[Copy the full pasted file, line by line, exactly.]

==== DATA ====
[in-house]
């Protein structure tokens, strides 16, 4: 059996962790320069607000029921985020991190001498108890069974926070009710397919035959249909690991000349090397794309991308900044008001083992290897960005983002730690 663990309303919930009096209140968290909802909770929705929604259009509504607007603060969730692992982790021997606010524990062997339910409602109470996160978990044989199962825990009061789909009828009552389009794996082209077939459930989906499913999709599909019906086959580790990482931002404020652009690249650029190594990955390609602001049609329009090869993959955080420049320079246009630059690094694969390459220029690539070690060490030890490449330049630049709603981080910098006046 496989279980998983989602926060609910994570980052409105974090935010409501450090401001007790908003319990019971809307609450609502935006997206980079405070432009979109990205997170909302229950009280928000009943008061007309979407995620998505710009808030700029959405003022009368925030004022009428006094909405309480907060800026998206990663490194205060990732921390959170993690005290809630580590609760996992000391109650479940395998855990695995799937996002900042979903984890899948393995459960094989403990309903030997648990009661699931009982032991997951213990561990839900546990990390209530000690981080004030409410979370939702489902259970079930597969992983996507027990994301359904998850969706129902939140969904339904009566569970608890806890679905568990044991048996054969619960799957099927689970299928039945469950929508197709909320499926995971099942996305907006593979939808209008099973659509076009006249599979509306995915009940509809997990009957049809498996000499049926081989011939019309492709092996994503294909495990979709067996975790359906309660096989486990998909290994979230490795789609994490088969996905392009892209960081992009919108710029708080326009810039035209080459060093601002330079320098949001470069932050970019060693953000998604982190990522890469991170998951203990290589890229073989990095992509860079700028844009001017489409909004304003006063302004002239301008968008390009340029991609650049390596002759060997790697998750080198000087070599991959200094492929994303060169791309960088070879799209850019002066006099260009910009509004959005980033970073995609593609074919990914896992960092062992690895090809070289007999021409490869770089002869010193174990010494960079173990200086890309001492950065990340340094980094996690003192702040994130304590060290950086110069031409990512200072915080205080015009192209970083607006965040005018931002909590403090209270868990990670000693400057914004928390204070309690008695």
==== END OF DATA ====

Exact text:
[in-house]
């Protein structure tokens, strides 16, 4: 059996962790320069607000029921985020991190001498108890069974926070009710397919035959249909690991000349090397794309991308900044008001083992290897960005983002730690 663990309303919930009096209140968290909802909770929705929604259009509504607007603060969730692992982790021997606010524990062997339910409602109470996160978990044989199962825990009061789909009828009552389009794996082209077939459930989906499913999709599909019906086959580790990482931002404020652009690249650029190594990955390609602001049609329009090869993959955080420049320079246009630059690094694969390459220029690539070690060490030890490449330049630049709603981080910098006046 496989279980998983989602926060609910994570980052409105974090935010409501450090401001007790908003319990019971809307609450609502935006997206980079405070432009979109990205997170909302229950009280928000009943008061007309979407995620998505710009808030700029959405003022009368925030004022009428006094909405309480907060800026998206990663490194205060990732921390959170993690005290809630580590609760996992000391109650479940395998855990695995799937996002900042979903984890899948393995459960094989403990309903030997648990009661699931009982032991997951213990561990839900546990990390209530000690981080004030409410979370939702489902259970079930597969992983996507027990994301359904998850969706129902939140969904339904009566569970608890806890679905568990044991048996054969619960799957099927689970299928039945469950929508197709909320499926995971099942996305907006593979939808209008099973659509076009006249599979509306995915009940509809997990009957049809498996000499049926081989011939019309492709092996994503294909495990979709067996975790359906309660096989486990998909290994979230490795789609994490088969996905392009892209960081992009919108710029708080326009810039035209080459060093601002330079320098949001470069932050970019060693953000998604982190990522890469991170998951203990290589890229073989990095992509860079700028844009001017489409909004304003006063302004002239301008968008390009340029991609650049390596002759060997790697998750080198000087070599991959200094492929994303060169791309960088070879799209850019002066006099260009910009509004959005980033970073995609593609074919990914896992960092062992690895090809070289007999021409490869770089002869010193174990010494960079173990200086890309001492950065990340340094980094996690003192702040994130304590060290950086110069031409990512200072915080205080015009192209970083607006965040005018931002909590403090209270868990990670000693400057914004928390204070309690008695």